Japan’s current account swings back to black on overseas investment
TOKYO – Japan’s current account swung to a surplus in February, reflecting hefty returns on securities investments and easing some concerns about any weakening of the country’s purchasing power, after the previous month’s record deficit.
The current account surplus stood at 2.1972 trillion yen ($16.59 billion) in February, smaller than a 2.5357 trillion yen surplus forecast by a Reuters poll of 16 economists. That followed the prior month’s 1.9893 trillion yen deficit, which was caused by effects of the Chinese New Year holidays in January.
In February, a weak yen and rises in global interest rates helped drive the amount of primary income gains from Japanese investments overseas to a record amount, a MOF official said.
The income surplus stood at 3.4407 trillion yen, more than enough to offset the trade deficit of 604.1 billion yen, the data showed.
“As a weak yen and commodity price hikes run their course, imports will be on decline, which will cause trade deficits to narrow,” said Kenta Maruyama, economist at Mitsubishi UFJ Research & Consulting.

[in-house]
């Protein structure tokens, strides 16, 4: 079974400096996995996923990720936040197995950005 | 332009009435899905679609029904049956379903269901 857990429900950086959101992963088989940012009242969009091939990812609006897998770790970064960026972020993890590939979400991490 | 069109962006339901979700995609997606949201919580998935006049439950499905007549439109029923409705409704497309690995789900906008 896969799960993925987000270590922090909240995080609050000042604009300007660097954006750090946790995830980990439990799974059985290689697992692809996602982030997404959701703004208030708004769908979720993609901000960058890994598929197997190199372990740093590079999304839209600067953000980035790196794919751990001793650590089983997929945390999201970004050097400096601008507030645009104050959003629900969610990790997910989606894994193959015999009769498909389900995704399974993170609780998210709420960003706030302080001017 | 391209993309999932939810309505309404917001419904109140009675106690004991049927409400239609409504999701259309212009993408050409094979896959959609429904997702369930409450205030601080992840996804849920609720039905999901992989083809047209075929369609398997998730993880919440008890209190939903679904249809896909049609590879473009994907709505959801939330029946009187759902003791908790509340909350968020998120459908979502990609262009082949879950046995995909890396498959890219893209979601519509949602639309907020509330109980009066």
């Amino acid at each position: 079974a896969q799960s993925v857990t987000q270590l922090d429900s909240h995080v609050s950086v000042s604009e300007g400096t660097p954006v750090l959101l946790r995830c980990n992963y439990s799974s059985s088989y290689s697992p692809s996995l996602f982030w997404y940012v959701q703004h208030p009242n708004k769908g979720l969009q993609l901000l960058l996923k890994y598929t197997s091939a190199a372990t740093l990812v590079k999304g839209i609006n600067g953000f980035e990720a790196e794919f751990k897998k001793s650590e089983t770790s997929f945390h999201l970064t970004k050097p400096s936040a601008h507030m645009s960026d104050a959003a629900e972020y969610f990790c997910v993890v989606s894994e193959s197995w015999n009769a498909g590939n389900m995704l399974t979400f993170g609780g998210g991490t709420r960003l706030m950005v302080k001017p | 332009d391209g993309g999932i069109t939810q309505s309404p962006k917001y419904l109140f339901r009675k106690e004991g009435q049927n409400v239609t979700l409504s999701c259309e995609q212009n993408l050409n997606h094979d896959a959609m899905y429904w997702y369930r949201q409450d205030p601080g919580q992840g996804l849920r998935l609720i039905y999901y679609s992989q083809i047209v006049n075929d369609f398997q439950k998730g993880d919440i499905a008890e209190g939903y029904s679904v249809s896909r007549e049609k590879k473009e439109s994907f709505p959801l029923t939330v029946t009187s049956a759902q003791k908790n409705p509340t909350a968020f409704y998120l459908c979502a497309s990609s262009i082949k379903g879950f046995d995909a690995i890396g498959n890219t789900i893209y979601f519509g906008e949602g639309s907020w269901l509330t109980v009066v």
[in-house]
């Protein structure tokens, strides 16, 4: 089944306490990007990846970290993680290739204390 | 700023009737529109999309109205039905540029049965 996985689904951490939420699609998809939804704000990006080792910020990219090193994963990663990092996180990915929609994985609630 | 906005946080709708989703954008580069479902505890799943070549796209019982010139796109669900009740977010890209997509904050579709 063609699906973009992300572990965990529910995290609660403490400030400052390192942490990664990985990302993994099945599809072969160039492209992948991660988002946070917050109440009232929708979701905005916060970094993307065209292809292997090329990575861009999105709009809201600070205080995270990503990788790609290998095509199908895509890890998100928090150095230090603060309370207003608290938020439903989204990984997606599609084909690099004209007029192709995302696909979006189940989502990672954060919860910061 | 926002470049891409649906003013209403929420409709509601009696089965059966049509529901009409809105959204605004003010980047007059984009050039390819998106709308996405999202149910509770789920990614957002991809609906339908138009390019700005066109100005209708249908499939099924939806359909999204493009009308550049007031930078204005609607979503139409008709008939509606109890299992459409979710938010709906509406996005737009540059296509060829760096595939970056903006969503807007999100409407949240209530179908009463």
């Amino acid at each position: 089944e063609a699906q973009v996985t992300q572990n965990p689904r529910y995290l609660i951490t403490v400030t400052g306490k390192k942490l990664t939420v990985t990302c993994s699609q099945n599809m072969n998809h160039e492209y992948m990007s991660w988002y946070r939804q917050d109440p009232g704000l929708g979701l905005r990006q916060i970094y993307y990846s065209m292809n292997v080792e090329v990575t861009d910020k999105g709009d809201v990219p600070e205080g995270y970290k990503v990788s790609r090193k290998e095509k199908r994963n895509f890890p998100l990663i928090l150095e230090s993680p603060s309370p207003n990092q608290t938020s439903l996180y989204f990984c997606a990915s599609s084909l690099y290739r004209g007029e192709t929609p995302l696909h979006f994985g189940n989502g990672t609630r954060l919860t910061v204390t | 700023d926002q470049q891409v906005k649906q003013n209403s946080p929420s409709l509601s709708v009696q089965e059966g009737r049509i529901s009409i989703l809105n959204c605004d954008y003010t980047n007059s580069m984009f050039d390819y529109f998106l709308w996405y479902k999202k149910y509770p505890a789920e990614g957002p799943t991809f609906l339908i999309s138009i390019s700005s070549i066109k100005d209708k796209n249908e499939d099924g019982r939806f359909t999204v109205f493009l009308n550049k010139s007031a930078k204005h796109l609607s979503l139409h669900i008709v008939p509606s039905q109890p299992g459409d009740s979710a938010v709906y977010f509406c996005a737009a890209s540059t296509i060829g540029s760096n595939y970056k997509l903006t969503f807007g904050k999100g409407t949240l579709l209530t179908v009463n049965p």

“Recovery in inbound tourism will also help service deficit to contract. As a result, current account surplus will expand gradually from now on,” he said.
That reflected the trend in which the country increasingly earns income from capital parked abroad rather than sales of goods and services.
The data underscores the pain that high energy costs and a weak yen were inflicting on Japan’s economy, the world’s third biggest, which relies heavily on imports of fuel and raw materials.
Japan’s position as an export powerhouse has also waned in recent years, in part because companies have moved production overseas, making overseas investment a pillar of the country’s earning power.
($1 = 132.4400 yen)